The three ages of KR – SuperbikePlanet

When it started. Kenny in Suzuki leather in his mother’s house. Alice roberts

We did not know anything about the dirt road or where it came from, we just saw this black and yellow love at first sight beat the best Brits in the Transatlantic Trophy and give Ago a hard time at Imola. OK, we thought we knew something because we had seen Any Sunday and what we knew was the Americans were track runners, they weren’t fast on the tarmac. So Roberts went to Assen for a single GP 250 and qualified on pole, broke Hailwood’s longtime lap record and finished third after a crash and comeback. So that’s five points more than Barry Sheene on a 500 in his first series of races in Europe, just behind Ago on a 750 and a GP podium on a 250. Obviously we didn’t know anything.

Then came the full-time Grand Prix rides. A podium in his second race, a victory in his third. a world rookie title and two more to back it up. `We Europeans thought he had a very special factory bike and magic Goodyear tires (he didn’t). Again, we didn’t know anything. We saw a brash, arrogant little hard case who didn’t care who he upset. It took us a while to admire this side of him. We admired his ride, he wasn’t the first rider to drop his knee, steer with the rear, or hang onto a bike, but he analyzed and perfected what he saw Saarinen do in Ontario in 1973. He had been A Goodyear engineer related that Cal Rayborn had configured his bikes to push forward in slow turns and slide back in fast turns. That’s what Kenny brought to Europe. That, and of course, a brutal will to win. We were beginning to understand.

Among the people Kenny Roberts liked to disturb, the FIM and the race organizers were in the foreground. He was a central figure in the World Series plan to break away from the FIM, it never materialized but he revolutionized the way racing cyclists were treated. Roberts clearly understood the Catch 22 of every rider wanting to be a world champion, but that meant submitting to humiliation from avid organizers on tracks where the penalty for a motorcycle mistake was capital punishment. Kenny didn’t like it so he did something about it. All of it, notice, when he was still a rider.

Three titles and 24 race victories later, he moved on to team management, first with Wayne Rainey and Briton Alan Carter on 250 Yamaha. Taking full advantage of the huge budget offered by tobacco sponsorship, Roberts built his team into an empire that dominated the paddock, and he enjoyed playing the part of Napoleon. In a precursor to the VR-46 Academy (though nowhere near as formalized), he guided Rainey and Eddie Lawson to 500 titles and John Kocinski to 250 crowns.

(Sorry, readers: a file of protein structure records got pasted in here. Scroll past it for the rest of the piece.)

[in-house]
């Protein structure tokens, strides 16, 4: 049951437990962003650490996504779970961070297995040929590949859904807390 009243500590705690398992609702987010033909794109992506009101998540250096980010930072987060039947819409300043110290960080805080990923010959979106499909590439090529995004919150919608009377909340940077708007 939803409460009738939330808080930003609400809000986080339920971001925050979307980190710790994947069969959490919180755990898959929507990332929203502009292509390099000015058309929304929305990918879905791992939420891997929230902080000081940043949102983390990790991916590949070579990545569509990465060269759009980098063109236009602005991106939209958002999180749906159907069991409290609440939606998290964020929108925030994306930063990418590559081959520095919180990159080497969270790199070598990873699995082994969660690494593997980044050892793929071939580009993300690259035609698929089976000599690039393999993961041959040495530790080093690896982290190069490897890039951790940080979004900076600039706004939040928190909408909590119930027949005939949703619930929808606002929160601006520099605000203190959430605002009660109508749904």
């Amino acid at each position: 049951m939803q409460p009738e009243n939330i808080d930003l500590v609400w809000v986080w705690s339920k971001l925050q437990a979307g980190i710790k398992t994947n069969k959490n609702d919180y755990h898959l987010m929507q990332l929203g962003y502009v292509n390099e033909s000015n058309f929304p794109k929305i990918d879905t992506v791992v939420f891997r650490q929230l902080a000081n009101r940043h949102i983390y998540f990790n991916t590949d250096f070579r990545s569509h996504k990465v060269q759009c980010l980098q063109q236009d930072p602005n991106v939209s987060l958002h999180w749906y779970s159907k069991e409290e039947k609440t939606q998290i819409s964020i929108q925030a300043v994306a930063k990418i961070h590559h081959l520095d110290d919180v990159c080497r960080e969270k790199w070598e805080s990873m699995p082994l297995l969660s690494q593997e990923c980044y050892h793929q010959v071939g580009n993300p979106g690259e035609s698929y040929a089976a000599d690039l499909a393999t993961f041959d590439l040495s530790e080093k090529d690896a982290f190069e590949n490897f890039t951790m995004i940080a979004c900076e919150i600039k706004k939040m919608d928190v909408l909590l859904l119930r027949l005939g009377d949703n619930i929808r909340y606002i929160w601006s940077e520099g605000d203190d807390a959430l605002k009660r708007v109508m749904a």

As if being champion as a driver and team manager was not enough, he then became a constructor. First withdraw the tobacco money from Yamaha and build a two-stroke triple with Malaysian manufacturer Modenas. It was a curious choice. Typically, Kenny went with the lightweight, low-power design that was fine as long as he couldn’t find a V4 around the corners. I always suspected that this decision was motivated by his loss to Freddie Spencer and the lightweight treble Honda NS in 1983. It was the year the treble won the title. Further down in history, Geoff Duke was 500 champion on a Norton single cylinder in 1951. It was also the only year the lightweight, corner-friendly single beat the Italian ovens, taking advantage of the small window available as the The opposition was learning how to get their full power on the pitch (in fact, it was the only 500 title won by one).

Kenny pushed the triple 500 through several name changes, achieving the final two-stroke pole position along the way. It was also Bridgestone’s first. It was Phillip Island in 2003, MotoGP’s second year. Such is the nature of the world’s best racetrack that it was a fully two-stroke front row. They were trampled to death by the four strokes while running to the first corner. So in 2006 Kenny hired Honda V5 four-stroke engines to build his own bike. This was one of his most amazing accomplishments, Honda just doesn’t do things like that. They did it for Kenny, and that was the only time as a builder that he really had a competition bike. Attempts to build its own V5 engine by throwing money at various F1 luminaries have not worked. It was a sad ending. I suspect he doesn’t care.

I wish King Kenny a very happy birthday.


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